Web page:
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'Zero Dark Thirty' is Hollywood's tale of the hunt for bin Laden.
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BY KEN DILANIAN
Tribune Washington Bureau
WASHINGTON--Nearly a decade after the last al-Qaida detainee was waterboarded, Americans still know little about what the CIA did to its prisoners, or whether it worked.
President Barack Obama decided against an investigation to hold accountable Bush administration and CIA officials who conceived and carried out what he and others believed were acts of torture. And a criminal investigation ended last year with no charges and no public report.
But now, a Hollywood movie has put renewed pressure on CIA officials to reveal whether simulated drowning and other harsh techniques elicited valuable intelligence, as the agency has long contended. "Zero Dark Thirty," made by Kathryn Bigelow and Mark Boal after extensive consultation with CIA officers, is sparking a new quest for answers, in part because it suggests that torture by CIA officers was instrumental in pinpointing Osama bin Laden's hideout in Abbottabad, Pakistan.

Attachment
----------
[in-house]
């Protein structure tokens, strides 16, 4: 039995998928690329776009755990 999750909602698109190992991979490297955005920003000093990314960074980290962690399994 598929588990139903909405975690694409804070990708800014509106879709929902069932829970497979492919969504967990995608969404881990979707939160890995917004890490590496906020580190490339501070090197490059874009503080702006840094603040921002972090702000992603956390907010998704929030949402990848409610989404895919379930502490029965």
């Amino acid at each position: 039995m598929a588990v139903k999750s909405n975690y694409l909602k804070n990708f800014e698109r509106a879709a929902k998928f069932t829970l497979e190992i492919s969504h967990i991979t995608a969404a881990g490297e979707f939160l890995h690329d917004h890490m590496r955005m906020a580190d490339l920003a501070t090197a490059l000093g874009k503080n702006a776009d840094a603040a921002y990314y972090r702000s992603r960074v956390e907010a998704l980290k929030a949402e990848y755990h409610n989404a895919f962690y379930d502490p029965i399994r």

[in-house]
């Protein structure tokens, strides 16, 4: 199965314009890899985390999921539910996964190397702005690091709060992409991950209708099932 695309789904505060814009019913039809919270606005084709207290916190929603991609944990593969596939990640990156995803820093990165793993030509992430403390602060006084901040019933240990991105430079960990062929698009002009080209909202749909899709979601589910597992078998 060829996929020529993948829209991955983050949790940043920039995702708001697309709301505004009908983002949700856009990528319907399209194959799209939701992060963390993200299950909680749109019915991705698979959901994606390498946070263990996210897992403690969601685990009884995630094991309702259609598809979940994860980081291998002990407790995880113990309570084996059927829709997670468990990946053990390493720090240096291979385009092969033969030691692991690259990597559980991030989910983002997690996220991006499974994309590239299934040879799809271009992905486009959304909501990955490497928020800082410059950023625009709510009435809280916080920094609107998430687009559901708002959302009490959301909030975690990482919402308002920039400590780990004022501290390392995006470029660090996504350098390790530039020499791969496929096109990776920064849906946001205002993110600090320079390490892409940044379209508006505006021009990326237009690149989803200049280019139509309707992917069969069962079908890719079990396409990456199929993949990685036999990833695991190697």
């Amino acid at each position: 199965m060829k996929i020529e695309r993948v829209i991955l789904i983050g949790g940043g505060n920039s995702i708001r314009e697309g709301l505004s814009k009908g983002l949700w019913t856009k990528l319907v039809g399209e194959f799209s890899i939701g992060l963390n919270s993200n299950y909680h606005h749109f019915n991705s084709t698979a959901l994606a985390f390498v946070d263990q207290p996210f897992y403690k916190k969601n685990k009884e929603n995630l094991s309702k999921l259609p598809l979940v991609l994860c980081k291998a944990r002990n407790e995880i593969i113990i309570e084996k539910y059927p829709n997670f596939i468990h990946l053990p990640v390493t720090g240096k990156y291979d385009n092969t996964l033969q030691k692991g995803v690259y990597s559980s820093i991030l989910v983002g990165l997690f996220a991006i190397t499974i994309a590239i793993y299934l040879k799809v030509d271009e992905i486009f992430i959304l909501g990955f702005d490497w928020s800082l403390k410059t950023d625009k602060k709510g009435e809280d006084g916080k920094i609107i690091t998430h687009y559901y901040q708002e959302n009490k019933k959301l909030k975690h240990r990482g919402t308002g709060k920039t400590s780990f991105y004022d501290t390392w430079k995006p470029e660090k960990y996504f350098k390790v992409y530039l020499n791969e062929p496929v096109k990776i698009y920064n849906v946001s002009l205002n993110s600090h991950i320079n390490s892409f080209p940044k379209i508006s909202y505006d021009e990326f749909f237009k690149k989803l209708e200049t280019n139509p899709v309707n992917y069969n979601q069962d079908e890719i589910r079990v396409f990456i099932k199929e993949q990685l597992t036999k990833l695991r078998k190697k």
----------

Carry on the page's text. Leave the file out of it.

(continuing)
A senior CIA official on the short list to be the agency's next head, acting director Michael Morell, has been caught in the maelstrom in a way that could complicate his bid for the job.
On Jan. 3, senators on the intelligence committee sent Morell a sharply worded letter demanding he explain his assertion in a Dec. 21 message to CIA employees that "some information" leading to the al-Qaida head "came from detainees subjected to enhanced techniques."
Democrats on the committee, who produced their own 6,000-page, still-secret report on the CIA interrogation program, contend the agency's records don't support that conclusion.
CIA officials and Washington politicians care so deeply about the movie's depiction because "Zero Dark Thirty" will influence how people understand the bin Laden operation, said Tricia Jenkins, an assistant professor at Texas Christian University and author of "The CIA in Hollywood," an examination of the agency's role in shaping its image through film.
"The CIA has long said that most people in the general public get their information about the CIA and its activities from film and television," she said. "The film will be a key shaper of public opinion and historical memory about this event."
Both critics and defenders with knowledge of the CIA program say the movie's torture scenes are grossly inaccurate--a cartoonish depiction that bears little resemblance to reality.